Coronavirus and the Workplace: Your Rights

 In Employment Law
Coronavirus (COVID-19) Worker & Employee Rights & Compensation Advice

Last Updated: March 20th, 12:00pm (ACDT)

COVID-19, or coronavirus, has been declared a pandemic by the World Health Organization. There have now been a significant number of confirmed cases of coronavirus in Australia, including in South Australia.

As the virus continues to spread and its impact on community health and wellbeing is recognised, many employers will start to issue directions or take actions in relation to their businesses which will affect their employees. Employers are allowed to take reasonable precautions, but these precautions cannot be inconsistent with or undermine employees’ workplace rights.

Protections for workers

Workers cannot be discriminated against or dismissed because they have an illness. Their employment cannot be terminated because they contract coronavirus and require time away from work.

If a worker is diagnosed with coronavirus, they should take personal leave as they would for any other illness. They should get a doctor’s certificate and should provide it to their employer as soon as possible. Once they are deemed fit to return to work by their doctor, their employer should be allow them to return to work.

Some workers are entitled to lodge a claim for and receive workers compensation if they contract certain infectious diseases while at work. Workers should check their Award or Agreement to see if this option is available to them.

There is ongoing debate about whether a worker who is quarantined on advice from a medical professional but who has not been diagnosed with coronavirus can take personal leave.  Workers should discuss this further with their employer, but many employers are permitting employees to access sick leave or annual leave in such circumstances.

Can my employer make me self-quarantine?

Even workers who are not unwell should follow any reasonable direction by their employer to see their doctor, to stay home from work, or to work from home, insofar as possible.

Employers can give reasonable directions to employees to take accumulated annual leave or long service leave, but again this may depend upon the particular circumstances.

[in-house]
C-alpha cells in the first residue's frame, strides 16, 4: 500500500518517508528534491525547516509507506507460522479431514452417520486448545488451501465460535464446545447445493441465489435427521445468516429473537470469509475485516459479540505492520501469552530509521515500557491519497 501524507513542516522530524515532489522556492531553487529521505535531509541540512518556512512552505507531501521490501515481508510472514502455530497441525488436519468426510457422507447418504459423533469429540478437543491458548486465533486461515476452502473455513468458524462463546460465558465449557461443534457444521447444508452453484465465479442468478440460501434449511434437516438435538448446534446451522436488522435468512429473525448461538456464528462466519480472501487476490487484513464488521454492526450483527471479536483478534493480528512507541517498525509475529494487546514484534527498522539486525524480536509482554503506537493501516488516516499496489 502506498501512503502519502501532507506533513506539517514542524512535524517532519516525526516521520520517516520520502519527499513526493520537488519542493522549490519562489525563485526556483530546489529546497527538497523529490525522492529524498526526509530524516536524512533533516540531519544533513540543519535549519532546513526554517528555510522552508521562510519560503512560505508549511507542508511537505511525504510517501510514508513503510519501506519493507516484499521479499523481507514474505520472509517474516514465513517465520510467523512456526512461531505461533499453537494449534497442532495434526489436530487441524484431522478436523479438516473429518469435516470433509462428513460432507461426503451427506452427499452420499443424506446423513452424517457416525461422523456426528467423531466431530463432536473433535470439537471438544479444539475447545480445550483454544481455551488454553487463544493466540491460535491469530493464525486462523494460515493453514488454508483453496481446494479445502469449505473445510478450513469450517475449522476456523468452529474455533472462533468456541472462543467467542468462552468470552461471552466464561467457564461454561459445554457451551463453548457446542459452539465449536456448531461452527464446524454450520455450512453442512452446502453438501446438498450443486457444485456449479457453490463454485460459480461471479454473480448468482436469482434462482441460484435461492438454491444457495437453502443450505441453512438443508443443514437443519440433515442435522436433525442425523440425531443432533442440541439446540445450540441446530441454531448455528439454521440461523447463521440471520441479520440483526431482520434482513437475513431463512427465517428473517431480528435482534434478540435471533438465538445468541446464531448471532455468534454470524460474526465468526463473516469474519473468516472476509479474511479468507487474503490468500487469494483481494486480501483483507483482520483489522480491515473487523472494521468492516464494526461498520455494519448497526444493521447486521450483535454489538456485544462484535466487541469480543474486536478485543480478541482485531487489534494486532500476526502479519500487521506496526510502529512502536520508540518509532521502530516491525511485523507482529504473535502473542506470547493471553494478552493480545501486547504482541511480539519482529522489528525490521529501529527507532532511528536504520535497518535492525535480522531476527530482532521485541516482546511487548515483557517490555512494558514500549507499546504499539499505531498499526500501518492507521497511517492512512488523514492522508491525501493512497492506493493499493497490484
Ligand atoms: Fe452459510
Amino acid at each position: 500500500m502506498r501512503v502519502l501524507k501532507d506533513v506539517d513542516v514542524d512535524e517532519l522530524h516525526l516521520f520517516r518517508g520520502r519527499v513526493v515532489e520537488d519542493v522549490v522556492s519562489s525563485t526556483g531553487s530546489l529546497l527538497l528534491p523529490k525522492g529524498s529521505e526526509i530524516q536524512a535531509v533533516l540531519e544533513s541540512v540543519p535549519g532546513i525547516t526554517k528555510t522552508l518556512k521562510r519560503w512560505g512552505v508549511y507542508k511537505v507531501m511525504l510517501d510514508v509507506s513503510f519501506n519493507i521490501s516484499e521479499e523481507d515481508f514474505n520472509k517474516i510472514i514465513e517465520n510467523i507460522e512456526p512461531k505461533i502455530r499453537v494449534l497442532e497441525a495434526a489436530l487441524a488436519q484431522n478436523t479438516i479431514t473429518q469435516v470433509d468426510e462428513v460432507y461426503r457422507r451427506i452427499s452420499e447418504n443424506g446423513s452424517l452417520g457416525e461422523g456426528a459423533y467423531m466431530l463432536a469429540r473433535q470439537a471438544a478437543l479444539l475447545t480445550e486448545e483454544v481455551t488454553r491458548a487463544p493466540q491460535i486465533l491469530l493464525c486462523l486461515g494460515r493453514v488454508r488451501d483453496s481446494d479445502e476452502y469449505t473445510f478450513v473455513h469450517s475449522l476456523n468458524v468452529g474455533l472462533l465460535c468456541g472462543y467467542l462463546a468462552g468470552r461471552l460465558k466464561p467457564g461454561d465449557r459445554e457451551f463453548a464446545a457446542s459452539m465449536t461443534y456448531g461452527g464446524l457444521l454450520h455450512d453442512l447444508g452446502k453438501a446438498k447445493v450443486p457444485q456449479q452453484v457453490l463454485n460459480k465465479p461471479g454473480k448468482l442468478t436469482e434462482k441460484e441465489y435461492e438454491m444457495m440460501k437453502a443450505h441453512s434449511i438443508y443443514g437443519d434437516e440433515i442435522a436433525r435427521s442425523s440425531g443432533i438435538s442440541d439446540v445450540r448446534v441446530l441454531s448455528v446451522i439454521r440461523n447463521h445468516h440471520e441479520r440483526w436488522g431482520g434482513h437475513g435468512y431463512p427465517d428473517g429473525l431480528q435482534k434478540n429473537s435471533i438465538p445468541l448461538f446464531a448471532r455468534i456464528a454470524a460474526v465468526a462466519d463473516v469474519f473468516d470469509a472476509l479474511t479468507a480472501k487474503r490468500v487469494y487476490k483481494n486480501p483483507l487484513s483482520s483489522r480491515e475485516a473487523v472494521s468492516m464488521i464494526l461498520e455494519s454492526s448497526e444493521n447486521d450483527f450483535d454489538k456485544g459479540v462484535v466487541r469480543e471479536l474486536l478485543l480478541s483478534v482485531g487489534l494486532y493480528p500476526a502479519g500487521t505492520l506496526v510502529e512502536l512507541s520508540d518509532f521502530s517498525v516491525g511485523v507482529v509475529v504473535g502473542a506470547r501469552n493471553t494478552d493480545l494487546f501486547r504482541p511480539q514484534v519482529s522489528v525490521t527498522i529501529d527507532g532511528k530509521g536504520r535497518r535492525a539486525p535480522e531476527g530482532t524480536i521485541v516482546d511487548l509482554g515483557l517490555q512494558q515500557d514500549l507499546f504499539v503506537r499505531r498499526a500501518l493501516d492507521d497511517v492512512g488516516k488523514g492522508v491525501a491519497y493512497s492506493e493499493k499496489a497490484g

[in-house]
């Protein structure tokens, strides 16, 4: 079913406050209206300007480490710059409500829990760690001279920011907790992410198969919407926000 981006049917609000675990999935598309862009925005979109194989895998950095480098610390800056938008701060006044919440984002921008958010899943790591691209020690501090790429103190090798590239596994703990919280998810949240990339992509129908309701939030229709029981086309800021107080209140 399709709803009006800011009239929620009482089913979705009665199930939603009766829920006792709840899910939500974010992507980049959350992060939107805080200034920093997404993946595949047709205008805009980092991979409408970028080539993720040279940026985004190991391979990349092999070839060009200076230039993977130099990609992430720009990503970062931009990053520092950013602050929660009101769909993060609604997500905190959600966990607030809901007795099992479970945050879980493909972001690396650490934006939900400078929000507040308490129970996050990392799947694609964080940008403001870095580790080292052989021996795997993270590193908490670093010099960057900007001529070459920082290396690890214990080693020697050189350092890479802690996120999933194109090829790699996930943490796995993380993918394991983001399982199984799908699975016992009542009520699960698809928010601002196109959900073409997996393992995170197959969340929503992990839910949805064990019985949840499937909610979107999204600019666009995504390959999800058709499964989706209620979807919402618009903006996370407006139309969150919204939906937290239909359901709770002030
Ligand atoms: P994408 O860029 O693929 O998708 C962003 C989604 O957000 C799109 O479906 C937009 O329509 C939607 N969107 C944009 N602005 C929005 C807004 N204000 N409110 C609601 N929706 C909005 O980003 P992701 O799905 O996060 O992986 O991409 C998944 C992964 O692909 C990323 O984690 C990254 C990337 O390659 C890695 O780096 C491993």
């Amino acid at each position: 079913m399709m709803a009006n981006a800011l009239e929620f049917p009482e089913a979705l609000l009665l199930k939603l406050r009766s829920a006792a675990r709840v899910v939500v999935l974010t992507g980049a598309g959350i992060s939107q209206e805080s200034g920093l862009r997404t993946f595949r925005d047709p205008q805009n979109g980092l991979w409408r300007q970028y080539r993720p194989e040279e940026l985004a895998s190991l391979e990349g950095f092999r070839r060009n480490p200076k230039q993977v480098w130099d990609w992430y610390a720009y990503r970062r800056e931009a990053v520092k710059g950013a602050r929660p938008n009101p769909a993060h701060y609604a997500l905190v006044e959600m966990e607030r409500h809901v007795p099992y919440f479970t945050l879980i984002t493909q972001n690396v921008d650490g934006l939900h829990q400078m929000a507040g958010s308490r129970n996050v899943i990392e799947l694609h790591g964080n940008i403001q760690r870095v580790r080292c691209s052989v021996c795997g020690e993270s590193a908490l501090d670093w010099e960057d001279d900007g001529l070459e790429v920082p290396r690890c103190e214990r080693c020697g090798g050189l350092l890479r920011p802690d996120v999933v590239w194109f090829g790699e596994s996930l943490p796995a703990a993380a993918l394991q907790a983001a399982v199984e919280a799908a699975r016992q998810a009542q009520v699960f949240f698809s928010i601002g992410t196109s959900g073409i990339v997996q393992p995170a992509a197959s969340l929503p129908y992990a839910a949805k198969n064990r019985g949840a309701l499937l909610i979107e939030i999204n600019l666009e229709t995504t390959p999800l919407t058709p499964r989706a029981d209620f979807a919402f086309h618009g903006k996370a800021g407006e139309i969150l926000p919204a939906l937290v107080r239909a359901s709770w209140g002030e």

Closed workplaces

In exceptional circumstances, and if the coronavirus poses a significant enough threat, an employer may be forced to close down a workplace or section of a workplace. If an employer has no real choice but to close down, it would not have to pay its employees for the period it is not operating, as this is an event outside of the employer’s control.

Casual workers

Casual workers, like all workers, should let their employers know if they have been diagnosed with or think they might have coronavirus. They may be required by their employer to provide a medical certificate in relation to any shifts they are rostered on for.

Casual workers are not entitled to paid sick leave, though some employers, such as Woolworths and Telstra, have committed to paying their casual staff during any periods they are away from work because of coronavirus. The Australian Government has also announced that casual workers will be entitled to receive Newstart during any period in which they are unable to work due to coronavirus (subject to assets testing), and that the waiting time for receiving payments will be waived.

Casual workers are protected from termination or demotion on the basis of absence due to illnesses such as coronavirus.

Workers with quarantined children

If a worker has a child or children who are quarantined or who are otherwise not allowed to attend school due to concerns about coronavirus, they may need to stay home from work to look after them.

This situation is really the same as any situation in which a worker has a sick child. A worker’s rights during this period will depend on the nature of their employment.

Permanent workers can apply for personal leave to look after a quarantined child. Some workers, including some casual workers, are entitled to unpaid carers leave and paid compassionate leave. Workers should have a look at their employment contract and their applicable Award and Agreement to determine their entitlements.

Some workers may be able to arrange flexible working arrangements for the period in which their child is unable to go to school. Employers must generally facilitate requests for flexible working arrangements unless there are reasonable grounds not to. Flexible working arrangements might include working from home, or altering work days or hours to facilitate care arrangements.

Johnston Withers Lawyers – Experience You Can Trust

If you’d like advice or assistance from Johnston Withers’ employment lawyers, please contact us on (08) 8231 1110, or get in touch online.

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